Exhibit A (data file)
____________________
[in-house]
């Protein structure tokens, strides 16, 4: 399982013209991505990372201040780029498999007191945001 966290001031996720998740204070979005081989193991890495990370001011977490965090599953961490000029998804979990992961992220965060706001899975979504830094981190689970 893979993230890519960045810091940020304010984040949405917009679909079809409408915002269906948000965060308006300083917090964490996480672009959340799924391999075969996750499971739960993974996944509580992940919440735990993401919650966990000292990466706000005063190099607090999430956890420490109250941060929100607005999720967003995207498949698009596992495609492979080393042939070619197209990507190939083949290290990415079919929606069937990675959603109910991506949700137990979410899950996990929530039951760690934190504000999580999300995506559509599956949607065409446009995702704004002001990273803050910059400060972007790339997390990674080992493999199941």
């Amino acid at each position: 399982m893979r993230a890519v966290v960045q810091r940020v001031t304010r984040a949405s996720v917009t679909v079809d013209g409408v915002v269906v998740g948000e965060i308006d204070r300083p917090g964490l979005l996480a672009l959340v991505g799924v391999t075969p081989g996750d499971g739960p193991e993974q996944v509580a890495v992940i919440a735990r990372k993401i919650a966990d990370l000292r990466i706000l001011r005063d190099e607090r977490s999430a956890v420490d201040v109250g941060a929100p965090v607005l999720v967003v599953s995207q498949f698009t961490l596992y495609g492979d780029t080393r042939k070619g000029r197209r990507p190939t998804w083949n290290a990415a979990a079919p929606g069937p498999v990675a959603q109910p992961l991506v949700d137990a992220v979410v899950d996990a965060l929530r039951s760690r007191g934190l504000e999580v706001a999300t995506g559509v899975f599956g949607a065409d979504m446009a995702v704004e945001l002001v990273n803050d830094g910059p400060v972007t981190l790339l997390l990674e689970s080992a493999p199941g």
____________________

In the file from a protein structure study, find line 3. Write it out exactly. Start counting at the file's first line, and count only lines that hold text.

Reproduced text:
């Amino acid at each position: 399982m893979r993230a890519v966290v960045q810091r940020v001031t304010r984040a949405s996720v917009t679909v079809d013209g409408v915002v269906v998740g948000e965060i308006d204070r300083p917090g964490l979005l996480a672009l959340v991505g799924v391999t075969p081989g996750d499971g739960p193991e993974q996944v509580a890495v992940i919440a735990r990372k993401i919650a966990d990370l000292r990466i706000l001011r005063d190099e607090r977490s999430a956890v420490d201040v109250g941060a929100p965090v607005l999720v967003v599953s995207q498949f698009t961490l596992y495609g492979d780029t080393r042939k070619g000029r197209r990507p190939t998804w083949n290290a990415a979990a079919p929606g069937p498999v990675a959603q109910p992961l991506v949700d137990a992220v979410v899950d996990a965060l929530r039951s760690r007191g934190l504000e999580v706001a999300t995506g559509v899975f599956g949607a065409d979504m446009a995702v704004e945001l002001v990273n803050d830094g910059p400060v972007t981190l790339l997390l990674e689970s080992a493999p199941g």